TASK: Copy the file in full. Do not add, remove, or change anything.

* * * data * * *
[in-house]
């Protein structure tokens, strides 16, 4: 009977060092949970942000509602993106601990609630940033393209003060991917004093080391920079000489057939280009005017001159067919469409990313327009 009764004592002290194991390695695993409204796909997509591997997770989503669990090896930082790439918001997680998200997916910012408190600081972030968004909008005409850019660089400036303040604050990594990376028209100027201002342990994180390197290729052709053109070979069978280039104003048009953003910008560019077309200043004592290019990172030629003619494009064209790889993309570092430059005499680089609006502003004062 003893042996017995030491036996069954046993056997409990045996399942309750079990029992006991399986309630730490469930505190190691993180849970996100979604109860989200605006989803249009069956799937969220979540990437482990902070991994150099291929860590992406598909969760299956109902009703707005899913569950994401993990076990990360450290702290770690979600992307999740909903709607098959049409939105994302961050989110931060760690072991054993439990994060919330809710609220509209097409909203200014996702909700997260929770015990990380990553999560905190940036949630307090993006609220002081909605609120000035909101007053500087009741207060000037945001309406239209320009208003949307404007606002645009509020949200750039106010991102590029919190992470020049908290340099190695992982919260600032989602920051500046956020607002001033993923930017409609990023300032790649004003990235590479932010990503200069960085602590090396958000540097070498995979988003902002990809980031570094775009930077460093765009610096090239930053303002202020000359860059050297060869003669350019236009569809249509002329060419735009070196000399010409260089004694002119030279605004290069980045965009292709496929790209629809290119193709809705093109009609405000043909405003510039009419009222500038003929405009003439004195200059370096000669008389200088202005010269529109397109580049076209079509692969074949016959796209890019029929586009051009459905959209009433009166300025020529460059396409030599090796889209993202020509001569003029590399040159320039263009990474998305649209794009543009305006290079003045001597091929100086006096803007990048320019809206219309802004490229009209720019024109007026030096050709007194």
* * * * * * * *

[in-house]
């Protein structure tokens, strides 16, 4: 009977060092949970942000509602993106601990609630940033393209003060991917004093080391920079000489057939280009005017001159067919469409990313327009 009764004592002290194991390695695993409204796909997509591997997770989503669990090896930082790439918001997680998200997916910012408190600081972030968004909008005409850019660089400036303040604050990594990376028209100027201002342990994180390197290729052709053109070979069978280039104003048009953003910008560019077309200043004592290019990172030629003619494009064209790889993309570092430059005499680089609006502003004062 003893042996017995030491036996069954046993056997409990045996399942309750079990029992006991399986309630730490469930505190190691993180849970996100979604109860989200605006989803249009069956799937969220979540990437482990902070991994150099291929860590992406598909969760299956109902009703707005899913569950994401993990076990990360450290702290770690979600992307999740909903709607098959049409939105994302961050989110931060760690072991054993439990994060919330809710609220509209097409909203200014996702909700997260929770015990990380990553999560905190940036949630307090993006609220002081909605609120000035909101007053500087009741207060000037945001309406239209320009208003949307404007606002645009509020949200750039106010991102590029919190992470020049908290340099190695992982919260600032989602920051500046956020607002001033993923930017409609990023300032790649004003990235590479932010990503200069960085602590090396958000540097070498995979988003902002990809980031570094775009930077460093765009610096090239930053303002202020000359860059050297060869003669350019236009569809249509002329060419735009070196000399010409260089004694002119030279605004290069980045965009292709496929790209629809290119193709809705093109009609405000043909405003510039009419009222500038003929405009003439004195200059370096000669008389200088202005010269529109397109580049076209079509692969074949016959796209890019029929586009051009459905959209009433009166300025020529460059396409030599090796889209993202020509001569003029590399040159320039263009990474998305649209794009543009305006290079003045001597091929100086006096803007990048320019809206219309802004490229009209720019024109007026030096050709007194």